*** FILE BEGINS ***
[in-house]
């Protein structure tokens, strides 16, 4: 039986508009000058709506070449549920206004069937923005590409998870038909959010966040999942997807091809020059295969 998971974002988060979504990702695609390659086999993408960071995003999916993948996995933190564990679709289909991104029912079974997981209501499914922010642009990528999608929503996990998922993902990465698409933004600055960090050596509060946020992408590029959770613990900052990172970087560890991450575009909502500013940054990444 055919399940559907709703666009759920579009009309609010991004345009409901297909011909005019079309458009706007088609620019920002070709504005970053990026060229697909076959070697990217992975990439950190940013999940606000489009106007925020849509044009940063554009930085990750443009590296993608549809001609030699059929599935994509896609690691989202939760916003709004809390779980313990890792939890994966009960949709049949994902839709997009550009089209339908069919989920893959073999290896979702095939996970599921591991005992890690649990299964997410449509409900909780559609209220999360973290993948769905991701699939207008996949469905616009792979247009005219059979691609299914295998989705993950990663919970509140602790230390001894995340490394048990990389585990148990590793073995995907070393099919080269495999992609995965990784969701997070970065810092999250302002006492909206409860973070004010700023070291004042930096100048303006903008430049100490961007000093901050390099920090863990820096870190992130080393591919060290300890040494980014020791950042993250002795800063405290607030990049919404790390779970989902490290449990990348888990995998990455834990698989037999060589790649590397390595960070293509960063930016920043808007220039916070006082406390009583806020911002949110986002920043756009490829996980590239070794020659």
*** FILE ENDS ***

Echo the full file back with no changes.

[in-house]
């Protein structure tokens, strides 16, 4: 039986508009000058709506070449549920206004069937923005590409998870038909959010966040999942997807091809020059295969 998971974002988060979504990702695609390659086999993408960071995003999916993948996995933190564990679709289909991104029912079974997981209501499914922010642009990528999608929503996990998922993902990465698409933004600055960090050596509060946020992408590029959770613990900052990172970087560890991450575009909502500013940054990444 055919399940559907709703666009759920579009009309609010991004345009409901297909011909005019079309458009706007088609620019920002070709504005970053990026060229697909076959070697990217992975990439950190940013999940606000489009106007925020849509044009940063554009930085990750443009590296993608549809001609030699059929599935994509896609690691989202939760916003709004809390779980313990890792939890994966009960949709049949994902839709997009550009089209339908069919989920893959073999290896979702095939996970599921591991005992890690649990299964997410449509409900909780559609209220999360973290993948769905991701699939207008996949469905616009792979247009005219059979691609299914295998989705993950990663919970509140602790230390001894995340490394048990990389585990148990590793073995995907070393099919080269495999992609995965990784969701997070970065810092999250302002006492909206409860973070004010700023070291004042930096100048303006903008430049100490961007000093901050390099920090863990820096870190992130080393591919060290300890040494980014020791950042993250002795800063405290607030990049919404790390779970989902490290449990990348888990995998990455834990698989037999060589790649590397390595960070293509960063930016920043808007220039916070006082406390009583806020911002949110986002920043756009490829996980590239070794020659």